Hip Hop’s Pervasively Negative Influence On Our Society

 First, a letter of mine printed in the March 9, 2006 issue of Las Vegas CityLife:

Regarding Presley Vance Conkle’s tirade against Sheriff Bill Young in the March 2 issue [“Thug lite,” Your Opinion], Conkle is yet another zombie wetting himself with excitement over an opportunity to get his merit badge for Standing Up To The Man In Defense Of Anything Demonstrably Harmful. Sheriff Young’s effort to reduce hip-hop violence has hardly been tarnished. Cockiness is not an argument, Mr. Conkle, and being sarcastic does not make you right.

Nobody is muzzling the expression of rappers — their music will always be readily available. Asking business owners to voluntarily not book shows that will incite crime isn’t censorship, it’s citizenship.

Rap music never killed anybody, Mr. Conkle? We don’t need to go back to Ice-T’s “Cop Killer” or Boyz in da Hood. Just last week, a man was shot at a 50 Cent concert. This is the same 50 Cent whose recent movie, Get Rich or Die Tryin’, was greeted in Philadelphia with a murder in the theater lobby.

Conkle can’t really defend hip-hop. All he can do is make up lame comparisons, but the many incidents of fatal violence caused directly by hip-hop in our city in recent years, as reported by the Review-Journal on Feb. 12, are significant. Mr. Conkle, what has hip-hop done in our schools? Are the honors classes full of students whose diligence is driven by their Eminem CDs? Are the dean’s offices full of students whose negative behavior stems from indoctrination by Norah Jones, or Snoop Dogg? Are the truants marching out of school proudly brandishing the fashionable poses of Vince Gill, or P. Diddy?

Hip-hop encourages people to adopt the most destructive antisocial attitudes. Instead of extolling Western civilization, it specializes in bitter self-segregation. Hip-hop has become an all-pervasive media cult that makes its followers into Nelly’s image, complete with high priests ready to condemn all critics of hip-hop as heretics, accuracy of their assessments notwithstanding.

Our children already have a legion of mentally flabby teachers who themselves are the products of hip-hop’s endless apologia. Mr. Conkle, as Clark County teens continue to do worse on math tests and increasingly imitate thug stereotypes, they don’t need any more.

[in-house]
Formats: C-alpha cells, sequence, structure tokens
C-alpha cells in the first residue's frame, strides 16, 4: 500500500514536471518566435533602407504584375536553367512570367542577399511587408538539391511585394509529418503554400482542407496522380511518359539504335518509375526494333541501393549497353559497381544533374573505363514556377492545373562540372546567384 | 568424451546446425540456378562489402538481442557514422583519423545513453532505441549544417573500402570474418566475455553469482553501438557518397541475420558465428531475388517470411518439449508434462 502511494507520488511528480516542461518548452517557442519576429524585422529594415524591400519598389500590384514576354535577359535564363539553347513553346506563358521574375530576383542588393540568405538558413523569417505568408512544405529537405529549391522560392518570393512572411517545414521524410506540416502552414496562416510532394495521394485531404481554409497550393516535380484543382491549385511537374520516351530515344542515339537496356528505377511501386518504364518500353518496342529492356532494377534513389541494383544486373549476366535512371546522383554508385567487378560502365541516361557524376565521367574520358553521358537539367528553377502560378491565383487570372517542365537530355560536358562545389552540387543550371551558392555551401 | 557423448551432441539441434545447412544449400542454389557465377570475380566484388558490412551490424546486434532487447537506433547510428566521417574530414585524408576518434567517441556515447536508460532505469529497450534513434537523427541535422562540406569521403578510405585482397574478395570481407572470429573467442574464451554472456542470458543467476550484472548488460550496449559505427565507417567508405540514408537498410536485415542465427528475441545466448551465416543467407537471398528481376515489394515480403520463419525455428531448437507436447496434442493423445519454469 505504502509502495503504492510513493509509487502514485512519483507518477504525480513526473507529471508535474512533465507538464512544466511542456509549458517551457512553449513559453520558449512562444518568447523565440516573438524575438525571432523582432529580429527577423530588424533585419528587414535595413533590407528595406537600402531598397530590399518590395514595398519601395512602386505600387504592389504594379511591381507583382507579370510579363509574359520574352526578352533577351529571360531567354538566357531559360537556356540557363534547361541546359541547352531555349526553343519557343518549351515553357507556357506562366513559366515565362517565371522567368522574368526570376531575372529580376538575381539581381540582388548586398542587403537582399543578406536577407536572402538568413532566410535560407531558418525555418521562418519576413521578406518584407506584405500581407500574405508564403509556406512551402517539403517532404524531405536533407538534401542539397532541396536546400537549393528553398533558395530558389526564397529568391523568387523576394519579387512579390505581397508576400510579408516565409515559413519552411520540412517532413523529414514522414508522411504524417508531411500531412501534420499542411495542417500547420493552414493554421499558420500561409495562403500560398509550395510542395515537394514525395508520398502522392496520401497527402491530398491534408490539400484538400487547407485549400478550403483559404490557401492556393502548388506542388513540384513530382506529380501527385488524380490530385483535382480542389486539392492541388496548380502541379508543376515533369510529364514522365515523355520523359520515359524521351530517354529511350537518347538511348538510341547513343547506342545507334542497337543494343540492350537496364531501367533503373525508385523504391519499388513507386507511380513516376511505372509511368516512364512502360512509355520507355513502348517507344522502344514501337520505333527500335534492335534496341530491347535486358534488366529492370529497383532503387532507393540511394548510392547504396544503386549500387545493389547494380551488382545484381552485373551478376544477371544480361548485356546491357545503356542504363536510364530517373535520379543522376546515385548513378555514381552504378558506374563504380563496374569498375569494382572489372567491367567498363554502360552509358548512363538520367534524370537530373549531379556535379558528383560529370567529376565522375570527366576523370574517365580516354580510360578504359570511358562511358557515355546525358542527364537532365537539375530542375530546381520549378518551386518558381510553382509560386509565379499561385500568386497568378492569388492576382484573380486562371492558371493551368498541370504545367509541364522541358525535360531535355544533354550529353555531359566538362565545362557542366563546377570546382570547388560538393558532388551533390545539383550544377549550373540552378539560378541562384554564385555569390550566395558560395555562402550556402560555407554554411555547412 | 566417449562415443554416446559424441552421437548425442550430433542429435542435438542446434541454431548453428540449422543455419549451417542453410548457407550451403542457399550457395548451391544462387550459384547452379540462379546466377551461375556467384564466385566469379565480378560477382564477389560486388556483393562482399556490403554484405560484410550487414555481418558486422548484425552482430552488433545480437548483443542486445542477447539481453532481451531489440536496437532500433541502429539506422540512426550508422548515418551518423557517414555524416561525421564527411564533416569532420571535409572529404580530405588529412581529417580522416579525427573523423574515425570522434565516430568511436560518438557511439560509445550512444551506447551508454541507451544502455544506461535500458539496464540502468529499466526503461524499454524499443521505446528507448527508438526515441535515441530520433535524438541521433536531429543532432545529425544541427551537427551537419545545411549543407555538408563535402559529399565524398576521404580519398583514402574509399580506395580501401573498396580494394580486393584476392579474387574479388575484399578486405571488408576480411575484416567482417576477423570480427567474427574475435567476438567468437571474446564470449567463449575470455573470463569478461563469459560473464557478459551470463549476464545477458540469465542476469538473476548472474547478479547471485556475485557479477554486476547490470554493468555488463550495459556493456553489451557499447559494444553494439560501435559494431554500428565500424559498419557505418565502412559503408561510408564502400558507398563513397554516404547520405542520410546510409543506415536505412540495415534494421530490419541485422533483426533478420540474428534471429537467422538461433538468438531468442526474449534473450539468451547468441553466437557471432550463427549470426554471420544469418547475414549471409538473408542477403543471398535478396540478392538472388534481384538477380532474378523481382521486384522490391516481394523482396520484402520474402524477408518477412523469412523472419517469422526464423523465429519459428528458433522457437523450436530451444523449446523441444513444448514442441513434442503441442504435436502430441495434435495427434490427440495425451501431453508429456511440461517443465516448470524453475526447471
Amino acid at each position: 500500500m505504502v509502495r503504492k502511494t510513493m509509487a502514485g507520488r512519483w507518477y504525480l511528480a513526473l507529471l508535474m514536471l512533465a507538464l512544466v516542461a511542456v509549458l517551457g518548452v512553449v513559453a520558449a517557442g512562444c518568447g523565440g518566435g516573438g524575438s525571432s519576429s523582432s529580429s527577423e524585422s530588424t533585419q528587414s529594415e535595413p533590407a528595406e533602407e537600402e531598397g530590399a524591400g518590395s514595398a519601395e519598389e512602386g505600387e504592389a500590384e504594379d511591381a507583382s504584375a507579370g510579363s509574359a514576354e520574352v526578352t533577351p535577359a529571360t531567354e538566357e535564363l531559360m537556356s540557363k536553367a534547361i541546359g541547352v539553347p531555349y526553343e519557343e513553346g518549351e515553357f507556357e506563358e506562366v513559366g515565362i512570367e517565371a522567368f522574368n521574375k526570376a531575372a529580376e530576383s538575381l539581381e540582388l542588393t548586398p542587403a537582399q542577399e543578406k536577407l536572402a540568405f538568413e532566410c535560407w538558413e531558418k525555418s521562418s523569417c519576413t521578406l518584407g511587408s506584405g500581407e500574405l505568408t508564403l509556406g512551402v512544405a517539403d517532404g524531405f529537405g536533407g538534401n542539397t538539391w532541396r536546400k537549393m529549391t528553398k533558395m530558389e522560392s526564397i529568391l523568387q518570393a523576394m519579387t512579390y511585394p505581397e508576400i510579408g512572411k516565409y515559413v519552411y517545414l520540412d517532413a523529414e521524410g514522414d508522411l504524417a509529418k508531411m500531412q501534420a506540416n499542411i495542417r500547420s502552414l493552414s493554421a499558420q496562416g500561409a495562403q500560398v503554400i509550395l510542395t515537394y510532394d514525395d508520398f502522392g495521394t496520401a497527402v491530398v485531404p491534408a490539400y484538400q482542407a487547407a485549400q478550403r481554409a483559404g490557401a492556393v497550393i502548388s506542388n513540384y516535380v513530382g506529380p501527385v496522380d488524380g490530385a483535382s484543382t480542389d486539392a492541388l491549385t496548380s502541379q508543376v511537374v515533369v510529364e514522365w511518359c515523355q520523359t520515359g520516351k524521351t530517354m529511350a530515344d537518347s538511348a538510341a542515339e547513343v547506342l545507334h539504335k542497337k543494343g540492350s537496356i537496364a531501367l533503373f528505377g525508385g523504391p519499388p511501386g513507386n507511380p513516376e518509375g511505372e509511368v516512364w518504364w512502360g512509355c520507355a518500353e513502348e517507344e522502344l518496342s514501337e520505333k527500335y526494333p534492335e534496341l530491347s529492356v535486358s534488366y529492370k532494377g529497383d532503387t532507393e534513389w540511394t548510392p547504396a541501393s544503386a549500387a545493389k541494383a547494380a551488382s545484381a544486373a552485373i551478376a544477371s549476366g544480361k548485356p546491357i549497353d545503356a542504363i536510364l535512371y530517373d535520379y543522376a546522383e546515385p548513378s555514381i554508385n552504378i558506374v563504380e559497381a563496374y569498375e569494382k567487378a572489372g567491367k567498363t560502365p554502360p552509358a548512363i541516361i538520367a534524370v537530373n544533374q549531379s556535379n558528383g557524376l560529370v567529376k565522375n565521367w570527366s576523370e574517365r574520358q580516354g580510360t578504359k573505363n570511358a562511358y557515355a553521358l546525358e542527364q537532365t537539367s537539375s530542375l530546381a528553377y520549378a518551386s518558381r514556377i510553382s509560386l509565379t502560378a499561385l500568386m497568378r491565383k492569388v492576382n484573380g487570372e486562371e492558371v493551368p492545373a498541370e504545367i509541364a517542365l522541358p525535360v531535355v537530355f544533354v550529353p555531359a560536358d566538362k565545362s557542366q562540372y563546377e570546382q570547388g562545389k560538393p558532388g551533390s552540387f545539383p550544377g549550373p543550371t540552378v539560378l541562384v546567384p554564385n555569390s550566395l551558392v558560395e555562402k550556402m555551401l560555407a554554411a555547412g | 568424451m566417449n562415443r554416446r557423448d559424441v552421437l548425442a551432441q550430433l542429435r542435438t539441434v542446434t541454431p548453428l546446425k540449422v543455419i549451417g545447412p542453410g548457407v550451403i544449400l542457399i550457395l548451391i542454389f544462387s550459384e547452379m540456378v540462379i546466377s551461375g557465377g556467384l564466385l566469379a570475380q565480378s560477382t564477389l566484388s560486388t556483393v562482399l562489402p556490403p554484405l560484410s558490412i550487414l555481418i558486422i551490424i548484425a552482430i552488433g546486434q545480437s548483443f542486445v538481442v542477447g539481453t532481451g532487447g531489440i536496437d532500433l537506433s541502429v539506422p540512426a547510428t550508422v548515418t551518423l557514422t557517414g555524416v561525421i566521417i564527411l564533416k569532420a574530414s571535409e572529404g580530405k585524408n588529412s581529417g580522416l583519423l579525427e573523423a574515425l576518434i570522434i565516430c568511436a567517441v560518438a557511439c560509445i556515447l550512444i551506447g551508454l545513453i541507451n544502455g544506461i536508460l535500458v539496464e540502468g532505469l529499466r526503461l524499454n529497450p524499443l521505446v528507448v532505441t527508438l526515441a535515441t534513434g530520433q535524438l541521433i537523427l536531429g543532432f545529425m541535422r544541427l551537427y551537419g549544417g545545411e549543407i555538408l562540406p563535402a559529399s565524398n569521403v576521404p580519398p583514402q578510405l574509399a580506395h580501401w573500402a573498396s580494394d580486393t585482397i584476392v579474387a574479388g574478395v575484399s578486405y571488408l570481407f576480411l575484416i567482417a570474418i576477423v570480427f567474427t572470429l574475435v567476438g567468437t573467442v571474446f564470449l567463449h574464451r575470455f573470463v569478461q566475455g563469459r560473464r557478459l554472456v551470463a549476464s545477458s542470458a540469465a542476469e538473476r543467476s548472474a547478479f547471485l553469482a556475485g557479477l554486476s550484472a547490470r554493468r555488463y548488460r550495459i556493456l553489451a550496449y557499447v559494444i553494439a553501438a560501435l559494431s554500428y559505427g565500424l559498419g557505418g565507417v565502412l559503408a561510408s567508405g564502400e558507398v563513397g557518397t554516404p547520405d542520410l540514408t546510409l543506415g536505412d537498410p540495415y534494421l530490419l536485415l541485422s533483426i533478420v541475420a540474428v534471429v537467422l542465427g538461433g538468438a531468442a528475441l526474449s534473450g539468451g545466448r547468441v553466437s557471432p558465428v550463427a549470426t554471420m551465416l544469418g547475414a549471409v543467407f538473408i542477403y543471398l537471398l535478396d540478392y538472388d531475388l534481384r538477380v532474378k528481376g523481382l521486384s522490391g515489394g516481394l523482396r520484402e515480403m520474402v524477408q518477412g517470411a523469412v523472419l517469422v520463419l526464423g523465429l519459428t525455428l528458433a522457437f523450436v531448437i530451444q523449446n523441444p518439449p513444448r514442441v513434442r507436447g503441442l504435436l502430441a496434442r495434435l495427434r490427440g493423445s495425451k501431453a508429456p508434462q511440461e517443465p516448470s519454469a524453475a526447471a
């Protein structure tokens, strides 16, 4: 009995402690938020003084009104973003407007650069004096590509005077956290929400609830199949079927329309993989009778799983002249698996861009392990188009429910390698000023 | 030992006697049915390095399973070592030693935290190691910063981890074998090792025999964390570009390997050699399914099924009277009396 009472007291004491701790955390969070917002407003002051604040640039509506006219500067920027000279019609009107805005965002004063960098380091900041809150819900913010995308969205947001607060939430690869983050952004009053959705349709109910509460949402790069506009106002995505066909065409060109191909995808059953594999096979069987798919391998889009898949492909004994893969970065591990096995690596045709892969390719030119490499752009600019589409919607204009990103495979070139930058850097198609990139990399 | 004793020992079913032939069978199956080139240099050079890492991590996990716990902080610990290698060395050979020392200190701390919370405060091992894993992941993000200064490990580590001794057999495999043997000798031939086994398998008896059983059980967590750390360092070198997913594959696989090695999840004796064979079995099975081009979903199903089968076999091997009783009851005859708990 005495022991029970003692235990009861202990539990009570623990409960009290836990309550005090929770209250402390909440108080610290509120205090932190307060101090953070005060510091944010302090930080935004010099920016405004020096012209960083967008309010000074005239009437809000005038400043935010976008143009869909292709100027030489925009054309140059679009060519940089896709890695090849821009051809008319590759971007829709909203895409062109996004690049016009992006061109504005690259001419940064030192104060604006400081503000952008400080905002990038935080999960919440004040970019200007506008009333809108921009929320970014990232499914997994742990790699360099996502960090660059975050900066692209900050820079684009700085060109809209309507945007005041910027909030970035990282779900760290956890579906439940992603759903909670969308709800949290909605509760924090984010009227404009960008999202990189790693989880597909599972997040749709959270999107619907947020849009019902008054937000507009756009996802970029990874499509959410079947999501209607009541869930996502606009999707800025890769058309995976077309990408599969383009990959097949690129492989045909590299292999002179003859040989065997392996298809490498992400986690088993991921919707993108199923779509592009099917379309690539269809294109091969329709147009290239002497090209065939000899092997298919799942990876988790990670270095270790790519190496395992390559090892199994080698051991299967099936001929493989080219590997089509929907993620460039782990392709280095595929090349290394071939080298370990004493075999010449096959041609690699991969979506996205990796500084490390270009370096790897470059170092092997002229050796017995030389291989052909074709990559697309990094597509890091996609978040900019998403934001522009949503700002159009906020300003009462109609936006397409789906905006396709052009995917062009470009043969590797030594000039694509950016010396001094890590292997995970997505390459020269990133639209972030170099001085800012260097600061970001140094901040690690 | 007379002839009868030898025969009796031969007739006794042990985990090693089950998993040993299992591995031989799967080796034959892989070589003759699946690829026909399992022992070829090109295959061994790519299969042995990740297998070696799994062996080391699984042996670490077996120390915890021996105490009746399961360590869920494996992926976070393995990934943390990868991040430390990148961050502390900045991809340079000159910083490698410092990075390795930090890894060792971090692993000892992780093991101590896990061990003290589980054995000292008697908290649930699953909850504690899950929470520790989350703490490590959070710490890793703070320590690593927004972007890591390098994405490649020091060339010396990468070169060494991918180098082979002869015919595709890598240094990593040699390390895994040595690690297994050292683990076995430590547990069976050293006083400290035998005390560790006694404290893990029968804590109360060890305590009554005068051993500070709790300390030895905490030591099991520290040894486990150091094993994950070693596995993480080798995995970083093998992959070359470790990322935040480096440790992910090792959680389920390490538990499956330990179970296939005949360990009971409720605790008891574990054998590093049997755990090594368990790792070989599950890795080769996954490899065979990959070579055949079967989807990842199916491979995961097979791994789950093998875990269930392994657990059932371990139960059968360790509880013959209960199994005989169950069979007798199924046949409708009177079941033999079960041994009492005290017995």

Interestingly, not long after this letter ran, the perfect illustration of my cult meatphor played out: 50 Cent, Ludacris, and other rappers publicly excoriated the most powerful woman in the world, Oprah Winfrey, not because she had campaigned against hip hop, but only because she wasn’t endorsing it enough.  Apparently, the Salem judges thought Goody Winfrey hadn’t sufficiently toed the party line on this issue, and condemned her as a witch accordingly.  Oprah, for her part, played into this sad farce, not by chastising anyone for having the audacity to challenge her priorities, but by bowing and scraping before the professionally aggrieved, whining about how she really did have some rap songs on her iPod.

And thus it is.  Questions of artistic merit notwithstanding, anyone who dares to criticize the obviously harmful effects of hip hop in the world is quickly branded a racist (yours truly has been the target of such slander before), so that their argument may be safely ignored.  What the media machine doesn’t want us to get past is that the problems with hip hop aren’t based on race (though it’s tragic that so many people have bought into that artificial, commercial identity, which only limits those so self-defined and creates unnecessary social strife), but that hip hop simply thrives on negativity. 

If I single it out for blame over other similar media brands such as heavy metal, it’s because hip hop has ruled youth culture as the single omnipotent, omnipresent force in shaping the character of children for an entire generation now.  The occasional op-ed about “the death of hip hop” can’t nullify the truth seen on every street corner and at every mall in America–this juggernaut isn’t going away anytime soon.

Though those with a vested interest in the continued success of hip hop–from Madison Avenue execs to the permanent juveniles whose minds have been stunted so as not to realize that they have had Stockholm Syndrome forced upon them–will jeer at anyone who says it, I maintain my stand, if only because all the evidence of my eyes reinforces the conclusion that this media empire will be remembered for ruining as many lives as any actual war in history.


2 comments on “Hip Hop’s Pervasively Negative Influence On Our Society

  1. Pingback: Attidtude of Hip/Hop « hymanb6

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